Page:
When people think of islands of the United States, they probably think of lands like Hawaii or Puerto Rico. While it can be easy to conceive of the contiguous 48 states as one big land mass, it is actually quite dotted with large bodies of water and the islands that come along with them. Here are the six largest islands found within the lower 48 states.

Mount Desert Island, Maine

Aerial view of Bar Harbor on Mount Desert Island, Maine
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While it is the smallest island on this list (at only 108 square miles), Mount Desert Island has a sizable permanent community and a thriving tourism industry. It's best known for housing Acadia National Park and the town of Bar Harbor.

Acadia National Park offers rounded mountain tops, enormous boulders, and elongated lakes. Visitors can enjoy hiking the terrain, birdwatching, biking, and horseback riding.

The town of Bar Harbor is a small community of around 5,000 permanent residents. The town offers charming local hospitality to guests as well as the highest point on the eastern seaboard, promising visitors the first shot of checking out the sunrise. Mount Desert Island has also been home to many celebrities (at least in the summertime) including Martha Stewart, David Rockefeller, Susan Sarandon, and John Travolta.

Drummond Island, Michigan

Grasses and wildflowers in Drummond Island, Michigan
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The Great Lakes live up to their name with not one but two of the largest islands in the lower 48 states. Drummond Island is about 125 square miles and is located in Lake Huron.

The island has great historical significance as it was once along the French fur trader route. During the War of 1812, Drummond Island (then called High Island) was occupied by the British. There is a small group of permanent residents living on the island today, but the primary visitors are tourists who come there for a taste of unspoiled nature.

One fascinating natural feature of Drummond Island is its alvar regions. Alvar is a rare biological environment consisting of limestone with very thin soil. It primarily features grass and sedge and can only be found in three areas of the world.

Whidbey Island, Washington

Deception Pass Bridge with Fog Rolling In, Whidbey Island, Washington
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On the north side of Puget Sound, Whidbey Island is a 169-square-mile piece of land that houses nearly 60,000 residents. It's only about 30 miles from Seattle, so it's close to the action, but it feels secluded and calm in comparison. Two major towns serve as the primary tourist destinations.

Langley is on the southern side of the island while Coupeville is in the central region. Both offer opportunities to convene with nature and get some much-needed calm. The island also boasts plenty of local charm including bookstores and quaint restaurants. It's the kind of place that feels a little lost in time in the best way possible.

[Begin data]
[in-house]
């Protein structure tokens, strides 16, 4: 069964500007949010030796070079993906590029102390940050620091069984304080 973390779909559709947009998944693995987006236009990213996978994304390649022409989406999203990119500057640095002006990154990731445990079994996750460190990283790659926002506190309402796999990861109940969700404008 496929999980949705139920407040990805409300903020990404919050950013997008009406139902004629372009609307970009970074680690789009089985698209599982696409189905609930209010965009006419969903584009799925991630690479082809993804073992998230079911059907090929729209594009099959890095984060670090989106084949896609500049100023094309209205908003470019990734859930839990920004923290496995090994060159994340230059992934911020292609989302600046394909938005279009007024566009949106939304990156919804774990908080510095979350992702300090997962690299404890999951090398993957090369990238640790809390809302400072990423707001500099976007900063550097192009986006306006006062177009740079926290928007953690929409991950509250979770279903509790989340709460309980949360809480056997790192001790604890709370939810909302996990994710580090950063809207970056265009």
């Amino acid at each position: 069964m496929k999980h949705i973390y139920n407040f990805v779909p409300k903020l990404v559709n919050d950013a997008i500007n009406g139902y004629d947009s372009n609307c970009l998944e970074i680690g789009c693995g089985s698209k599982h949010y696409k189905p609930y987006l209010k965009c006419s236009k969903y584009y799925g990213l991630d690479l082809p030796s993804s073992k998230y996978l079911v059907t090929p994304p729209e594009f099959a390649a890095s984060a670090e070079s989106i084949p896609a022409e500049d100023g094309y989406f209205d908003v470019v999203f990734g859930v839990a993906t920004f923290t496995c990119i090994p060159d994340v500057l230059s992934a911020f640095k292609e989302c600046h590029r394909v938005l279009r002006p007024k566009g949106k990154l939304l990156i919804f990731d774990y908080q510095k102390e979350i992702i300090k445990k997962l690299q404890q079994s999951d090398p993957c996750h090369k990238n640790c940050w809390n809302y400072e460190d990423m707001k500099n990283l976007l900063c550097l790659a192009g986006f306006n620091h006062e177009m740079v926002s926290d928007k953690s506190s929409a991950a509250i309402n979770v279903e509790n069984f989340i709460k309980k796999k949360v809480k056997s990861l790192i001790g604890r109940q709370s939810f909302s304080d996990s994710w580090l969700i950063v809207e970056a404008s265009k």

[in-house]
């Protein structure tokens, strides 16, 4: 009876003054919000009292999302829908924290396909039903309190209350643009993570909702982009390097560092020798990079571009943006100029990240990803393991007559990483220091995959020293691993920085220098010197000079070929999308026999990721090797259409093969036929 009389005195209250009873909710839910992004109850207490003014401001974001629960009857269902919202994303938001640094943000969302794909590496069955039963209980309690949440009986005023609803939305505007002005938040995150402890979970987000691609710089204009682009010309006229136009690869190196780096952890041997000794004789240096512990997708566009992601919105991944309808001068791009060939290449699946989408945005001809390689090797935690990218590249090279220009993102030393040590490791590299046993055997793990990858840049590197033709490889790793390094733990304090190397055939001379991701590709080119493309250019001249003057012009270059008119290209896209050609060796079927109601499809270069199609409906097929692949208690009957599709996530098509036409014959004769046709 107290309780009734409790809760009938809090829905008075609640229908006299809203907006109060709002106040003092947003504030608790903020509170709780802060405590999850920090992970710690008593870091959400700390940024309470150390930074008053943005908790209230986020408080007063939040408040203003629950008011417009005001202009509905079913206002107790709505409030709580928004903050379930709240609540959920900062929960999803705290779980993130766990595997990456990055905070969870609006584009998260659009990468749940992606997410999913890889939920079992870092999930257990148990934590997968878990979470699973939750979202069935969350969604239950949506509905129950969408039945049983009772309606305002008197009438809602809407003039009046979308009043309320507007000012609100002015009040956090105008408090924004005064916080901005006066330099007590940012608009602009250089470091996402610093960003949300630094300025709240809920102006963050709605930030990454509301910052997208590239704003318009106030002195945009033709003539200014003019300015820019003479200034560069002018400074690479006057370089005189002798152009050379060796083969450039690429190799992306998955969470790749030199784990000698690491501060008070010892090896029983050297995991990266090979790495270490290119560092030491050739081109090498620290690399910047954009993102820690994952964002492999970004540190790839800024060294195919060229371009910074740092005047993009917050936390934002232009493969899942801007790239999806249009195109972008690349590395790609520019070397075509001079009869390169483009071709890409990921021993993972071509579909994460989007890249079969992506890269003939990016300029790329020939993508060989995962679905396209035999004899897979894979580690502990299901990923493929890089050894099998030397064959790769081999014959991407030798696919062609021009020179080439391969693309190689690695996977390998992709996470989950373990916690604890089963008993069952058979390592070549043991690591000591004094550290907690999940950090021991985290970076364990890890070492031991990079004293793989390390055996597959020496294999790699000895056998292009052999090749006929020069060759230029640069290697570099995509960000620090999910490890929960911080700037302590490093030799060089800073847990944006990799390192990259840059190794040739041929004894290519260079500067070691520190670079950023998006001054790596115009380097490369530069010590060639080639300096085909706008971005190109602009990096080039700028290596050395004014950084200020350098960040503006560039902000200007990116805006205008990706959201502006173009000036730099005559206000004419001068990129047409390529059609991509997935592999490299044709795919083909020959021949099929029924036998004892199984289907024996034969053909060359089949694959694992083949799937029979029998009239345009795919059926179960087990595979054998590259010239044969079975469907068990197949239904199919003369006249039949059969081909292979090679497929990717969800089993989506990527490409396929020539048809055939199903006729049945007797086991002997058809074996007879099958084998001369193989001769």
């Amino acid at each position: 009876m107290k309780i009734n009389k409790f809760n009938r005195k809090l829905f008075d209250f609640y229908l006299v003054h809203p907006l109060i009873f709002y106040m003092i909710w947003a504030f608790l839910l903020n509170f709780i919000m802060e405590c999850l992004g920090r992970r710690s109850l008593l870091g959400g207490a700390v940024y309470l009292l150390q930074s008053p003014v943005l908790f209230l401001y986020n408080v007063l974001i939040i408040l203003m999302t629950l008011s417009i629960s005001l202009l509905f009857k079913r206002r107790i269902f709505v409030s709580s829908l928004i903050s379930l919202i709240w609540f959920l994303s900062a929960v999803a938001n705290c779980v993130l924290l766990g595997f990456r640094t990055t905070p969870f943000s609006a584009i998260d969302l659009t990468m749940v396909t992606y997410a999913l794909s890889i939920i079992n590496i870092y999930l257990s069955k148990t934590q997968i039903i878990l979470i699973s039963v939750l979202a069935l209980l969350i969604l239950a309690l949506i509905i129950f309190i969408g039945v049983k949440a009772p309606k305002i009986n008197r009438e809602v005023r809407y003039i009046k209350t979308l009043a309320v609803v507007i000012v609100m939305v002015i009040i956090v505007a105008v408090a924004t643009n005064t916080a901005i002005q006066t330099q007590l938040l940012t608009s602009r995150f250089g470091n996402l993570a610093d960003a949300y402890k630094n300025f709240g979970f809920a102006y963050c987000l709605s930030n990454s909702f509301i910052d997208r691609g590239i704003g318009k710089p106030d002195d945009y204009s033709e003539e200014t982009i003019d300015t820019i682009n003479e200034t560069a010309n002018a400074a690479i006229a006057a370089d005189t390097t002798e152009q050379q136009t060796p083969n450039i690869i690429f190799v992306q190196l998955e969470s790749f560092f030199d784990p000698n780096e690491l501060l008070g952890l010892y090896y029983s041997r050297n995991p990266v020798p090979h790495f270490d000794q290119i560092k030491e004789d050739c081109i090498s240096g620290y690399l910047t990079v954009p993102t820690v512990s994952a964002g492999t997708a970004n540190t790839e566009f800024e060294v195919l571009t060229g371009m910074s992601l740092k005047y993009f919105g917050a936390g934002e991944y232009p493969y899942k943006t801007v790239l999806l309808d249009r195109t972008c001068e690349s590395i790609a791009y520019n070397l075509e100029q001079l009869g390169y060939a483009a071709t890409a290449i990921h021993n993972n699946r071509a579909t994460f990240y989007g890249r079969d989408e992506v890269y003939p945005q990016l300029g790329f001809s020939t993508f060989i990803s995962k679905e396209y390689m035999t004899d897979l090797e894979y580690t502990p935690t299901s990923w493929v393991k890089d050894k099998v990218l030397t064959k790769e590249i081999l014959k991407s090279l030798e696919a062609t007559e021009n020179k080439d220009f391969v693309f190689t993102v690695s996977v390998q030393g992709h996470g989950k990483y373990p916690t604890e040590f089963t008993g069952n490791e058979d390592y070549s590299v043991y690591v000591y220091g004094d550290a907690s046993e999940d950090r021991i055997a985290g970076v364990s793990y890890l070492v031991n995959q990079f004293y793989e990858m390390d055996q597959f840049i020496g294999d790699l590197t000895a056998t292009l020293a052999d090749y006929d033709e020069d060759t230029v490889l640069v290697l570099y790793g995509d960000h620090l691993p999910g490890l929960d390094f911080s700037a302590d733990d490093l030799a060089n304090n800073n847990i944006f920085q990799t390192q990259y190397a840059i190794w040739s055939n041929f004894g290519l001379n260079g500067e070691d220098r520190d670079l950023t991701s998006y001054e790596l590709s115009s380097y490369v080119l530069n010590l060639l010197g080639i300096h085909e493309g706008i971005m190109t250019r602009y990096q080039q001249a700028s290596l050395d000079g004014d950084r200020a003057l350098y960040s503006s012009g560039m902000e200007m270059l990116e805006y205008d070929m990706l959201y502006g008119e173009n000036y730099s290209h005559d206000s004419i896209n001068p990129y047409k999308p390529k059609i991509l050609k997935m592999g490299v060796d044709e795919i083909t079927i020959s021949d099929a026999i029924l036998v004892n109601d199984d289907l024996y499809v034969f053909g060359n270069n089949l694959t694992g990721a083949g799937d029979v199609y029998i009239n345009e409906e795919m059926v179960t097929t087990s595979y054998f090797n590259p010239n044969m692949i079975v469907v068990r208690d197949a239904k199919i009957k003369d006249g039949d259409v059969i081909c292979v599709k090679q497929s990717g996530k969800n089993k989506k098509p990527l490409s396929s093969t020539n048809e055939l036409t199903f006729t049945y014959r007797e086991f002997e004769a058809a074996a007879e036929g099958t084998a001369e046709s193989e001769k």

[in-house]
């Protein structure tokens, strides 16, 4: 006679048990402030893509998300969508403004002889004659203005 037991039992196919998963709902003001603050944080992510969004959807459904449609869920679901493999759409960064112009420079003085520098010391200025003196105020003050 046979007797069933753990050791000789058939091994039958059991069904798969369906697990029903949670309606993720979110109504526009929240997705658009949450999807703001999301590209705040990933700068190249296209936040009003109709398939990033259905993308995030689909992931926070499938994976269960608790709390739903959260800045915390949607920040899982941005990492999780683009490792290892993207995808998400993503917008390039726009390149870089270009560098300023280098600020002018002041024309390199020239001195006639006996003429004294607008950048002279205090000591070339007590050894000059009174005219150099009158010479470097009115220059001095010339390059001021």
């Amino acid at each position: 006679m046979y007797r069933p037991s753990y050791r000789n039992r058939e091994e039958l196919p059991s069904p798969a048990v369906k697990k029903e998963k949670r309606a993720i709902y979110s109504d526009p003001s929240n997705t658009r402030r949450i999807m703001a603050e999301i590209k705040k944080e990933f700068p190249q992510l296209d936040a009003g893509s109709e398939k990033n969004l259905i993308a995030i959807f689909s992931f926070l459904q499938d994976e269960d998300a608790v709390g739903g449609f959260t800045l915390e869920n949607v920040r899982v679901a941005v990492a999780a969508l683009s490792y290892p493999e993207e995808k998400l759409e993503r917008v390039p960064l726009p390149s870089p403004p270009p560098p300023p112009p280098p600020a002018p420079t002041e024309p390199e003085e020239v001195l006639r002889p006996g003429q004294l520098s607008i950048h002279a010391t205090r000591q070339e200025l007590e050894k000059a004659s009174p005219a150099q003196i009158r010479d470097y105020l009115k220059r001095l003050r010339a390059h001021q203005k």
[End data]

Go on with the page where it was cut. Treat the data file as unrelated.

Isle Royale, Michigan

Rock Harbor Lighthouse, Isle Royale National Park
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This is the largest island on the list to be fully surrounded by freshwater. This 206-square-mile island is located in Lake Superior. No one lives on the island, because the entire thing is designated as a national park. The island closes to visitors from November 1 through April 15, but in the warmer months it is an excellent site for adventure and exploration.

Padre Island, Texas

A view above the Bird Blinds at South Padre Island
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The next entry just barely beats out the prior spot on the list. At 209 square miles, Padre Island is the second largest island in the lower 48 states. The island is known primarily for its tourism, though it is also a permanent home to some 3,000 residents. While it may be a popular spring break destination, it is also a natural wonderland.

There is 70 miles of protected natural coastline and habitat that plays host to some incredible wildlife. History buffs will also find plenty on the island to keep them interested. The Curry Settlement dates back to the 1840s and is named after the Alabamian minister who settled there. The island is also the home to the San Esteban shipwreck, a Spanish cargo ship that crashed in 1554.

Long Island, New York

Aerial view of Port Washington on Long Island
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Running more or less parallel with the coast of Connecticut, Long Island is the southeastern most part of the state of New York. The island itself is an interesting mix of rural and urban. It contains Kings County (home to Brooklyn) and Queens County (home to the Queens borough). The eastern half of the island, however, is filled with farmland and beaches. Covering 1,401 square miles, it is the largest island in the contiguous United States.